The goal of fluoride mouthwash is to deliver $\ce{F-}$ to the surface of the teeth to turn hydroxyapatite in the dental enamel into fluorapatite. Typically sodium fluoride or stannous fluoride are used.

ACT fluoride mouthwash also contains $\ce{Ca}$ in the form of $\ce{Ca-EDTA}$. https://www.drugs.com/otc/114080/act-total-care-anticavity-fluoride-rinse-fresh-min-01.jpg

$\ce{CaF2}$ has a very low solubiliy product of $3.9 × 10^{−11}$, I would expect the $\ce{F-}$ to precipitate as $\ce{CaF2}$ and become unavailable. This is in agreement with the literature where $\ce{EDTA}$ has been used in the determination of $\ce{F-}$ through backtitration of $\ce{Ca^2+}$. This shows that the complex is less stable than the fluoride. http://www.sciencedirect.com/science/article/pii/S0003267000876369


It was suggested in the comments to use 10x the concentration of $\ce{Ca-EDTA}$. I don't see how this could work, all it would do is depress the concentration of available fluoride even more.

I suspect $\ce{EDTA}$ is used as an anti biofilm agent or preservative, and the $\ce{Ca}$ is used so it doesn't chelate dental $\ce{Ca}$. I assume this use is unrelated to the process of fluoride delivery.

  • $\begingroup$ Good observation but don't surprised by the fact a lot of food items have EDTA. A mouth-wash is no major exception. You will have read the patent in order to get the idea why EDTA is beneficial in oral rinses patents.google.com/patent/WO1988000044A1/en $\endgroup$ – M. Farooq May 9 '20 at 20:34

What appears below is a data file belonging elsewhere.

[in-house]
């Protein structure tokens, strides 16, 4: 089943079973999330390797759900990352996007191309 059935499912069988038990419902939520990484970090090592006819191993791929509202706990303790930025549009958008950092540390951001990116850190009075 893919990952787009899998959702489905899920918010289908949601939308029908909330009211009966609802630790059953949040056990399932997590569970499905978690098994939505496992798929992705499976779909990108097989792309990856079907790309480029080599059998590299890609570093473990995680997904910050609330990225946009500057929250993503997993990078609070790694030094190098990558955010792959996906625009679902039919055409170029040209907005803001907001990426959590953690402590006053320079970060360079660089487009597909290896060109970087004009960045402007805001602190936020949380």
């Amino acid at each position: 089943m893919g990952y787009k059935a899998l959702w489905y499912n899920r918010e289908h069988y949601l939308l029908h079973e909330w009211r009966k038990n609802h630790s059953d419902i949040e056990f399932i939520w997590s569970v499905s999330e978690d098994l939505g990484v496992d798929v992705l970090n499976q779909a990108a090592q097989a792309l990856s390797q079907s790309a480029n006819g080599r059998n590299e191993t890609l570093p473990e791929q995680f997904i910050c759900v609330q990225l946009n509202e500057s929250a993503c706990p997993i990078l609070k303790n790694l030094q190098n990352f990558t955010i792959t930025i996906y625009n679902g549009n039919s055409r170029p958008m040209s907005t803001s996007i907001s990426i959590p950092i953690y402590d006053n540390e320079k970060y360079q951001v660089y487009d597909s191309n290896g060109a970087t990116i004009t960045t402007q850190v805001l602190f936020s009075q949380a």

• $\begingroup$ Secondly you concern of NaF is not a . Ca-EDTA must be present in excess. $\endgroup$ – M. Farooq May 9 '20 at 20:37
  • $\begingroup$ EDTA suppresses biofilm formation and it also has antimicrobial properties. I assume this is why it as added, or maybe it is used as a preservative. Na-EDTA will scavenge Ca from the teeth, so presumably the Ca-EDTA will leave the Ca in the teeth. What I don't understand is why it does not react with the fluoride. $\endgroup$ – vodona May 9 '20 at 21:55
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    $\begingroup$ There is no $\ce{CaF}$. Presumably you mean $\ce{CaF2}$ $\endgroup$ – Buck Thorn May 11 '20 at 7:53
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    $\begingroup$ @NilayGhosh Thanks. You learn something new every day, sometimes two things. $\endgroup$ – Buck Thorn May 11 '20 at 14:00

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